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Causes and simple fixes for bad breath

We’ve outlined a few simple solutions to combat bad breath

Man holding his hand up to his mouth to smell his breath
Man holding his hand up to his mouth to smell his breath

Bad breath. It’s anxiety-inducing, isn’t it? Whether it’s a first date, job interview or dinner with the in-laws, there are plenty of occasions in life that bring us awfully close to the people around us. It can be hard enough to confidently navigate your way through these social scenarios without having to worry about the scent of your breath.

But all hope is not lost! We’ve outlined a few simple solutions to combat bad breath that’ll have you feeling fresher than a pillow with a mint on it.

Causes of bad breath

Let’s take a step back. Before you can start to fix the problem, you need to know what’s happening to cause it in the first place. Bad breath (known as halitosis) can be caused by lots of different things, ranging from food residue to tobacco and gum disease. Here are a few of the most common causes:

Poor oral hygiene

If you skip brushing your teeth, don’t clean your tongue and associate flossing with the Fortnite dance, then chances are you’ve increased the amount of food remaining in your mouth during the day. When these food particles break down, they create an odour and just like that, you’ve got yourself some funky-smelling breath.

Your diet

If you’re a regular twice-a-day brusher, but your morning breath seems to stick around well into the afternoon, your diet could be to blame. That’s because there are certain foods that can remain in your mouth, producing bacteria growth. Meat, fish and dairy are particular nuisances, but other foods like onions, some spices and garlic can also have this effect, which produces halitosis.

Credit: nib health insurance


As if we didn’t already have enough reasons to ditch tobacco products, smoking is a sure-fire way to having a nasty odour in your mouth (not to mention the fact it increases your risk of developing gum disease and cancer).

Your toothbrush

Bad breath can also be caused by not changing your toothbrush regularly enough or forgetting to clean retainers, bite splints, dentures, mouthguards or any other dental accessories you use.

A dry mouth

Is your mouth drier than the Sahara? Saliva helps to keep your mouth clean, so if you're lacking moisture – or if you’re taking any medication that’s resulting in a dry mouth – food particles are more likely to stick around.

Medical conditions

Considering our mouths are connected to both our respiratory and digestive systems, medical conditions that affect these areas of our body can cause bad breath as a side effect. Mucous production, the effects of diabetes and inflammation of the sinuses can cause halitosis. These aren’t the only medical conditions that can leave you feeling less than fresh, but they are some of the common ones.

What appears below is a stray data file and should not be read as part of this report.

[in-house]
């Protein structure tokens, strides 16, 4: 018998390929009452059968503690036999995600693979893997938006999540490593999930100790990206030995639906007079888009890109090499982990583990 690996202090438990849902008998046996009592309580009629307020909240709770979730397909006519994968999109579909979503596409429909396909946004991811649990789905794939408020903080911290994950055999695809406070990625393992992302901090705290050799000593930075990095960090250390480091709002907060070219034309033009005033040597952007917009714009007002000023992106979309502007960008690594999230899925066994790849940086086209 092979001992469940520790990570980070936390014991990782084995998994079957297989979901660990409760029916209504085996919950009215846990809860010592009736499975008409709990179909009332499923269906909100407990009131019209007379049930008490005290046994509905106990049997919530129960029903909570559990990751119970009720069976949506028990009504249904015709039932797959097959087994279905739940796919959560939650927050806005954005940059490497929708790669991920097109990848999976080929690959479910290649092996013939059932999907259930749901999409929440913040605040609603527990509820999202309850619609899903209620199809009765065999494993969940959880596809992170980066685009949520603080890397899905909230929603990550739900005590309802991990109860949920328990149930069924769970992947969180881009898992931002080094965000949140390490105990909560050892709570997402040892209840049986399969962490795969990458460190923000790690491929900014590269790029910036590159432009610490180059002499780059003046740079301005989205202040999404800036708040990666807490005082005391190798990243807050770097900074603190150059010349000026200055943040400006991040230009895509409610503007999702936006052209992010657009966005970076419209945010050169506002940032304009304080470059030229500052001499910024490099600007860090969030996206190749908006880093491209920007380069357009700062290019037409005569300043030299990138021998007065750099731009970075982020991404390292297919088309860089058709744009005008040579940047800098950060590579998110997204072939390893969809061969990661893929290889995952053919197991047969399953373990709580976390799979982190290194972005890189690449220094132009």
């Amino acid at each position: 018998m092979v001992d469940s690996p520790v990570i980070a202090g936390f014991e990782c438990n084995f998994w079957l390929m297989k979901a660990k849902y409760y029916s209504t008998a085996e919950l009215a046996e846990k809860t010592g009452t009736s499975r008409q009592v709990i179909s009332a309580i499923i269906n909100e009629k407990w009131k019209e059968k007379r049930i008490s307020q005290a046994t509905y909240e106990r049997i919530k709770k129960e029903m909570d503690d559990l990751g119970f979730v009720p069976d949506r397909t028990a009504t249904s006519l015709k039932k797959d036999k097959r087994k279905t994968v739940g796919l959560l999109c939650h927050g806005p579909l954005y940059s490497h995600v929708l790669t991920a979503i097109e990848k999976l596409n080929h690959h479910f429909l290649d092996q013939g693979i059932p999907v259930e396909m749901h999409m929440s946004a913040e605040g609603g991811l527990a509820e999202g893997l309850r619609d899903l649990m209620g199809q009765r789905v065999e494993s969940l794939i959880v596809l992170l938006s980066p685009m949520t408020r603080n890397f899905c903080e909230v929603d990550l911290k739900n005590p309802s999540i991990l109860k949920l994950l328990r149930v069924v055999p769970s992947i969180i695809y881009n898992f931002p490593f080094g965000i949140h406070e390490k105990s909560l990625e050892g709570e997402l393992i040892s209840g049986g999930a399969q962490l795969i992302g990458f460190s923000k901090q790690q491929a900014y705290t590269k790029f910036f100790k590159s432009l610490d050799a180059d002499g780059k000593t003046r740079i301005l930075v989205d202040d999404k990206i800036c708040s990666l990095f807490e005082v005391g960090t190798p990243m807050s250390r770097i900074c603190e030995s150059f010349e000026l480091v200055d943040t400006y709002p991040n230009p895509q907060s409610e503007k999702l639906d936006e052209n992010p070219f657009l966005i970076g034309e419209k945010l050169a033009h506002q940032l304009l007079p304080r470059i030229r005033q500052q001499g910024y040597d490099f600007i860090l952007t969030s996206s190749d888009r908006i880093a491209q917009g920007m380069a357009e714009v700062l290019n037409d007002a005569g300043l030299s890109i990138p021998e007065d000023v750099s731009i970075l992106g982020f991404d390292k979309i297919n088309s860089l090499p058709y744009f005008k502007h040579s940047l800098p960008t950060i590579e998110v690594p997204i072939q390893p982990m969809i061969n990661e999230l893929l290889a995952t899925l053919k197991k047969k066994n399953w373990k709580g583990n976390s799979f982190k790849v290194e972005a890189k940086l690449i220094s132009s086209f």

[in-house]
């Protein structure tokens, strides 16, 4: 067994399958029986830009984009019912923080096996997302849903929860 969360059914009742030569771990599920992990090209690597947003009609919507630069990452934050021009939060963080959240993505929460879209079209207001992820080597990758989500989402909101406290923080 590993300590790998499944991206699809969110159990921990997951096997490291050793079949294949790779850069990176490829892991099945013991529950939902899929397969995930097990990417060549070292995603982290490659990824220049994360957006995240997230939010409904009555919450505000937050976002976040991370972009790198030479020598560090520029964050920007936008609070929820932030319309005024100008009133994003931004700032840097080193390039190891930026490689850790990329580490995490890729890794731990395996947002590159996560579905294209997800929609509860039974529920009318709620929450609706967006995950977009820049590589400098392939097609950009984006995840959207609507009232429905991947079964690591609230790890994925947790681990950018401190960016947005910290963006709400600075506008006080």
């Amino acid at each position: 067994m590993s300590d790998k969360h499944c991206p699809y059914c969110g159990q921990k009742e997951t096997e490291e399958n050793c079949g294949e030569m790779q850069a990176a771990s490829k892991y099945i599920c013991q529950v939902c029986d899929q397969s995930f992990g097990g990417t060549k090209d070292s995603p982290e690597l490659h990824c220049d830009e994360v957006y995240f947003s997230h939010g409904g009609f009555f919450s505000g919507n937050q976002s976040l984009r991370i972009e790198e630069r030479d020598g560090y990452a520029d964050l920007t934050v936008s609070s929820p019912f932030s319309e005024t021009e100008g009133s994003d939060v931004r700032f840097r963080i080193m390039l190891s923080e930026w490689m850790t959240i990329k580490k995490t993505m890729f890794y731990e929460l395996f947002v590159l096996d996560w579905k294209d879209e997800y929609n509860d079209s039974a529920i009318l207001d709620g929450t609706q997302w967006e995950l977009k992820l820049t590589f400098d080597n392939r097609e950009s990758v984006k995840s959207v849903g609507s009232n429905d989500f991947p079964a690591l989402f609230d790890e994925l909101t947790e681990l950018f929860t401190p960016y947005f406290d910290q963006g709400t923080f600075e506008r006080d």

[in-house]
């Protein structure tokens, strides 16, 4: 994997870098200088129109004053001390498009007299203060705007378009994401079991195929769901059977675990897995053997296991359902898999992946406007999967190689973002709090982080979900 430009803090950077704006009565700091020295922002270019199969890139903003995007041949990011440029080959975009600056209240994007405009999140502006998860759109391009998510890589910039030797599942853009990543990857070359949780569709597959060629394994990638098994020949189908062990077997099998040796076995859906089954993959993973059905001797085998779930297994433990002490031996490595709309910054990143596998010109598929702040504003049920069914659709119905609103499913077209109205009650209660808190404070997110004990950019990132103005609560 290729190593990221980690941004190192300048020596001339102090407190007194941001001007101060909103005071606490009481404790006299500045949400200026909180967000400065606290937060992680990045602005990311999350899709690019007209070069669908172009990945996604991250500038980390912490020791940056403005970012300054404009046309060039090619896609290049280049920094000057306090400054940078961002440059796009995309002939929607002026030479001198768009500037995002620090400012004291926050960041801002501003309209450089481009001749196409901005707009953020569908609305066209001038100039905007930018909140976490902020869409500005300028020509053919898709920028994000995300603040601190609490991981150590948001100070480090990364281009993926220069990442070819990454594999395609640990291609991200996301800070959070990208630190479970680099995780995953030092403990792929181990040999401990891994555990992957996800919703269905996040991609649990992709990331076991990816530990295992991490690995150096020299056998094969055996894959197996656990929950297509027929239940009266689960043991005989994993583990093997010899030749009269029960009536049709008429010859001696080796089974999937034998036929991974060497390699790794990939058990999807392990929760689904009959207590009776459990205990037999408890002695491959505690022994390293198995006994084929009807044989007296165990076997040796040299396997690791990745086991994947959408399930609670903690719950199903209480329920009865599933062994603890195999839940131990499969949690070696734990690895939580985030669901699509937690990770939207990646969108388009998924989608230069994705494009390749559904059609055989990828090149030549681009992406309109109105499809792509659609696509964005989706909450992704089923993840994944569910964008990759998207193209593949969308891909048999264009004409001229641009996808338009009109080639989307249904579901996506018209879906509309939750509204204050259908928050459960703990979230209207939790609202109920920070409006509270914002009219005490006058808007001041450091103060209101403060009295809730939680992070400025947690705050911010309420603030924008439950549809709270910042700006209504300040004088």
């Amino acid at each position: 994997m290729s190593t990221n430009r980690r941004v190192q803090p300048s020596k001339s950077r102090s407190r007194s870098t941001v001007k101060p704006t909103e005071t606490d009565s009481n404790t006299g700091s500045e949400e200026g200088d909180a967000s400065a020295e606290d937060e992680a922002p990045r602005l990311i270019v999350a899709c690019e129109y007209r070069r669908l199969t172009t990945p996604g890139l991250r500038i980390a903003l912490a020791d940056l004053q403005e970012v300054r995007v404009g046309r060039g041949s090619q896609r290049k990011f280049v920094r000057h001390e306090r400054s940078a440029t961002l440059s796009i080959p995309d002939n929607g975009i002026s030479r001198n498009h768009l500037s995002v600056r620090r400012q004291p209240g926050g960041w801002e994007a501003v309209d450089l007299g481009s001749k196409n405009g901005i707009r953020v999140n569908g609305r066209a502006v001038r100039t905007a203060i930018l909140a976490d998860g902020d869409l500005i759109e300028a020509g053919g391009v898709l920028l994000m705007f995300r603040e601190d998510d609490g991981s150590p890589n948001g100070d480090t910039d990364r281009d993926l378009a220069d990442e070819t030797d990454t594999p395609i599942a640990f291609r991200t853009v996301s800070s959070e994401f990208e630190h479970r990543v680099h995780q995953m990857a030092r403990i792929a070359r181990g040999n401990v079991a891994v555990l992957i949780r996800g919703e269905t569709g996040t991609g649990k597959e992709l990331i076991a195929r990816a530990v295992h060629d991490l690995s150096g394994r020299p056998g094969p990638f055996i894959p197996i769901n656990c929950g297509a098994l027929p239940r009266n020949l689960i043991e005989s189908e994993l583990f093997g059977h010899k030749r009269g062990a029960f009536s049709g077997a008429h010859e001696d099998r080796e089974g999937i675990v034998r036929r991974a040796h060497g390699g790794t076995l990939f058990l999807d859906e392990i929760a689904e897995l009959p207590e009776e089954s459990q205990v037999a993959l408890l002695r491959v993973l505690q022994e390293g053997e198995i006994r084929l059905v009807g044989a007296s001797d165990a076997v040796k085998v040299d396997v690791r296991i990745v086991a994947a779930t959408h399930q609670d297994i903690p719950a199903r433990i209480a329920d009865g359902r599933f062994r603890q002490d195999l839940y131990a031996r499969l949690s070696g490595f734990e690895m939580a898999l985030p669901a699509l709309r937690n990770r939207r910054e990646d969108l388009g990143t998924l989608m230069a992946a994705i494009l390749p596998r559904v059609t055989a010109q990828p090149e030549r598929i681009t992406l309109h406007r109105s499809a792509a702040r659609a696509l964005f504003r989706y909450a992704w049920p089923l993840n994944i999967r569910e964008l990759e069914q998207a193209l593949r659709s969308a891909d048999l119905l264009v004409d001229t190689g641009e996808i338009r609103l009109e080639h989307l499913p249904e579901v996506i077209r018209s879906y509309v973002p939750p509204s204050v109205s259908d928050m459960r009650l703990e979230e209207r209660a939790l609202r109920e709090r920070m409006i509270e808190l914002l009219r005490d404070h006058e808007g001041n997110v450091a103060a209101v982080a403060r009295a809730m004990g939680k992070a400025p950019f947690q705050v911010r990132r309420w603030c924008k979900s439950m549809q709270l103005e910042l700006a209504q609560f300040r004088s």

Bad breath treatment

If you’re keen to change the way your breath smells, here are a few things you can try to make a difference.

Keep your mouth clean

That means brushing your teeth regularly (at least twice a day), cleaning your tongue and, everyone’s favourite, flossing! Having a clean mouth ensures there are minimal leftover food particles growing odour-producing bacteria.

Clean your dentures

Keeping your mouthguards, splints, retainers and dentures clean is crucial. Bacteria can grow on these when you’re not wearing them, so make sure you clean them regularly.

Replace your toothbrush

We hate to be the bearer of bad news, but the toothbrush you’ve been putting in your mouth probably has about 10 million (yep, you read right) bacteria on it right now according to The Journal of Advanced Medical and Dental Science. If it’s been a while since you’ve replaced your toothbrush, a fresh one will help keep the bacteria at bay. Find out how often you should be replacing your toothbrush.

A man holding his hand up to his face to smell his breath

Drink more water

Drinking water can increase the amount of saliva in your mouth and helps keep your mouth clean. Just make sure you're using a good quality water bottle and cleaning it often. Another way to increase the amount of saliva in your mouth is by chewing orange or lemon rind. Citric acid both fights bad breath and stimulates your salivary glands.

Say goodbye to smoking

Not only can it leave foul-smelling odours in your mouth, but smoking is also proven to have numerous health detriments.

Don’t skip your dental check-ups

Dentists will check that your teeth and gums are healthy and give your mouth a good clean while you’re there.

Is it time for a dental check-up?

Our nib First Choice network should be your first port of call to keep your out-of-pocket expenses low. It’s our community of specially-selected health providers who have agreed to provide nib members with quality healthcare and great customer service at an affordable price.

You can choose to see the dentist of your choice, but by choosing an nib First Choice provider, it simply means you could pay less. Search the nib First Choice network now to find a provider.

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